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Caregiver Contracts

Anyone who keeps abreast of the news can see that our federal government spends far more money than it earns in taxes and other sources. Many states have similar problems, including the inability to continue to pay for government employee pensions and health care benefits, for example, in Wisconsin.

At the risk of sounding like Chicken Little, it is apparent that the post- war honeymoon is over in America. The sky is falling. We are broke. What does that spell for Medicare, Social Security, Medicaid and other programs? Bad news.

In 2006 the federal government tightened the rules about elders transferring assets and then trying to be eligible for nursing home or community Medicaid (also known as MassHealth). At that time it increased the so-called “look-back period” from 3 years to 5. Though I am not a soothsayer, it would seem to me that at some point they will increase it to 10 years. Some legislators and taxpayer advocacy groups have made it clear that if an elder has money, then that elder needs to plan for his or her care needs as they age, rather than expect the taxpayer to foot the bill after you have taken your name off of your CD’s or house.

The question then becomes, if you can’t give your money away, can you spend it on your daughter in law to care for you in the home? Maybe. If you later need nursing home care and seek Medicaid, that agency will take a very close look at what you have paid your caregiver and may very well deny eligibility. It certainly will deny eligibility for expenses paid for past care, or for future care. For example, transferring the house to your child with the promise from him or her that they will care for you for the rest of your life. If you have a stroke six months after the transfer and need long term nursing home care, I will bet the farm you will not get on Medicaid.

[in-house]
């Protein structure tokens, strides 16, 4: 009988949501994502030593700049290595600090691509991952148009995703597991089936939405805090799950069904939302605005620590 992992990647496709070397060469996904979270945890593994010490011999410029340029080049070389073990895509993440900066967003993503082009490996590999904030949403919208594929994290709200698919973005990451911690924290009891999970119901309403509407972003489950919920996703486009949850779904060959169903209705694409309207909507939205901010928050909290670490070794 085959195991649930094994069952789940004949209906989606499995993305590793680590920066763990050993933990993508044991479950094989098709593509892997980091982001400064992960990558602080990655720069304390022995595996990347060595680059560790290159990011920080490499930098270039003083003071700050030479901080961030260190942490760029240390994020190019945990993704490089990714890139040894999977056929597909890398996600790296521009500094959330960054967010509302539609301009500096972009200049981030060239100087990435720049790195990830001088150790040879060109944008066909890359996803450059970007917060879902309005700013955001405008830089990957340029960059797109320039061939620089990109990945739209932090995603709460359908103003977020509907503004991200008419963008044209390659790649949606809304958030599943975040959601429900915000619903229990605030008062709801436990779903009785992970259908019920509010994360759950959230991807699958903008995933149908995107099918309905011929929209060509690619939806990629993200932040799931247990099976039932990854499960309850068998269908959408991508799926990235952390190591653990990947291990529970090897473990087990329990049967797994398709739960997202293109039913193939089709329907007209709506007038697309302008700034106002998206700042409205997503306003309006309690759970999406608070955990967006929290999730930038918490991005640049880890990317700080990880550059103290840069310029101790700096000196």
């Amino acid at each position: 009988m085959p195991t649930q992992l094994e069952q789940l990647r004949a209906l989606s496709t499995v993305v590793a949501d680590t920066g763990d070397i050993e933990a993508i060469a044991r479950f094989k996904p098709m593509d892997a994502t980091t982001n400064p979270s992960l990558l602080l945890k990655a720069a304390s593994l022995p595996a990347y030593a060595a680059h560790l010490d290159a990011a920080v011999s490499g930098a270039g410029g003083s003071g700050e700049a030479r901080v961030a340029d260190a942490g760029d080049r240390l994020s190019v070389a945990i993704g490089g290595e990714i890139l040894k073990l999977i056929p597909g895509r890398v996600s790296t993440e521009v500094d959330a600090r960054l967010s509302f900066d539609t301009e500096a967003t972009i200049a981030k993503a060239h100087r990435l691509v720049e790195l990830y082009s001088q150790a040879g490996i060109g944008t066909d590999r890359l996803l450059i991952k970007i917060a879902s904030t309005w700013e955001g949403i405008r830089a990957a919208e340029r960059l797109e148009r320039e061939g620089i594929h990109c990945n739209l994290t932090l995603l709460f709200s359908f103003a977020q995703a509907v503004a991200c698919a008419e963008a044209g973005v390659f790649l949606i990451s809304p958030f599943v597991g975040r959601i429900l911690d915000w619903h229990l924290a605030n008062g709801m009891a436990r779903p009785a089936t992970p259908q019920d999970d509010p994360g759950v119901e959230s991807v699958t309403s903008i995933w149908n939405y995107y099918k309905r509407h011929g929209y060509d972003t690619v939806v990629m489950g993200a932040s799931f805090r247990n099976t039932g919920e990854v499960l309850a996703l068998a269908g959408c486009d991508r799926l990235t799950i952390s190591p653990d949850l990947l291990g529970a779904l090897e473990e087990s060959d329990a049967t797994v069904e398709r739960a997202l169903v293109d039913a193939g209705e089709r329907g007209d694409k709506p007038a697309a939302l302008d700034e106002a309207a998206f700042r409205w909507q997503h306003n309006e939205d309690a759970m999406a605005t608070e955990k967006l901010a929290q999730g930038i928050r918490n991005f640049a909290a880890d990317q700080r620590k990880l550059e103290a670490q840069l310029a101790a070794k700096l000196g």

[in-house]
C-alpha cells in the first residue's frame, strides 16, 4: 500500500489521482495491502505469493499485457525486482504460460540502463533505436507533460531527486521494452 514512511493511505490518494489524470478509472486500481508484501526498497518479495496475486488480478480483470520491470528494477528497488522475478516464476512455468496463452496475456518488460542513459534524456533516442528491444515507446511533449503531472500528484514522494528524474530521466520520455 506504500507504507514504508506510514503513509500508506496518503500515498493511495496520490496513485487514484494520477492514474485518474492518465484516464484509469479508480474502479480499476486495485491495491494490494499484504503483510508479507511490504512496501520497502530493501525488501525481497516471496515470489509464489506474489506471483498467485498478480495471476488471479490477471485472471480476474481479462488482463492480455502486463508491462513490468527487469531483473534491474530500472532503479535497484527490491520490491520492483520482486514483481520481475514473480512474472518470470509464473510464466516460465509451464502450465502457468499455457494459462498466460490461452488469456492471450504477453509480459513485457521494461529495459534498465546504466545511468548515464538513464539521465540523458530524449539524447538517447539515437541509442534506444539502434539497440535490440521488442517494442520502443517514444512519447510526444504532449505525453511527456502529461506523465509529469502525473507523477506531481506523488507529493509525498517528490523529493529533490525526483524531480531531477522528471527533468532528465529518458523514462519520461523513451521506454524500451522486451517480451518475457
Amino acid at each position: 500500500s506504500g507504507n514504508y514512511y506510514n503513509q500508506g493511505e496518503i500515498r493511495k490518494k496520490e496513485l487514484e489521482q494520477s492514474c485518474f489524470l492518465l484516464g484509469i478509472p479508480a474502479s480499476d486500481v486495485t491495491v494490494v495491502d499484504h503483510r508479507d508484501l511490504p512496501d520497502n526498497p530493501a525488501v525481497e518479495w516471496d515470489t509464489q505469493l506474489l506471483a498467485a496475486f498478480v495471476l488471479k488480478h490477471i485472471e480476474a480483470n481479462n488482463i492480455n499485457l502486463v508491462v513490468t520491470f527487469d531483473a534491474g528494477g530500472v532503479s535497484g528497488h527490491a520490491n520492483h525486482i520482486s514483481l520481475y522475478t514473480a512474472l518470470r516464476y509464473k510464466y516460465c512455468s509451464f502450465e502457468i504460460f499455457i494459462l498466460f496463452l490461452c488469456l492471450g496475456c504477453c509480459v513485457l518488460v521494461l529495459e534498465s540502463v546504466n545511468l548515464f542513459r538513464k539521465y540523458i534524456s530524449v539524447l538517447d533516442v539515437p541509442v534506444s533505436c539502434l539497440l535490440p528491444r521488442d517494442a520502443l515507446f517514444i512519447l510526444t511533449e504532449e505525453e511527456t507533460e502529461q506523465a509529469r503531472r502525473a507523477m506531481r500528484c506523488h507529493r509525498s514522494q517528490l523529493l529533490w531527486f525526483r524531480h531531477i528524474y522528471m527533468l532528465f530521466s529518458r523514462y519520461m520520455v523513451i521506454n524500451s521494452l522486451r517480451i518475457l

My colleagues in elder law throughout Massachusetts have seen care contracts time and again disallowed by Medicaid. MassHealth essentially views them as disguised gifting. The best way to defend them is to have the following in place:

  • a written contract for services as you go along

  • a clear understanding of the services to be provided

  • an hourly rate that is consistent with what local agencies charge

  • proof from your physician that you needed such care

  • documentation of hours spent by the caregiver.

Is it necessary to treat the caregiver as an employee and withhold taxes, pay into workmen’s compensation and unemployment? It does seem ridiculous but that is the safest course. But who wants to go through all that nonsense? Not average Joe. At the very least, what you want to do is pay the caregiver as you go along in life. Don’t wait until you need MassHealth and expect to be able to transfer large money retroactively for past care. It won’t work.

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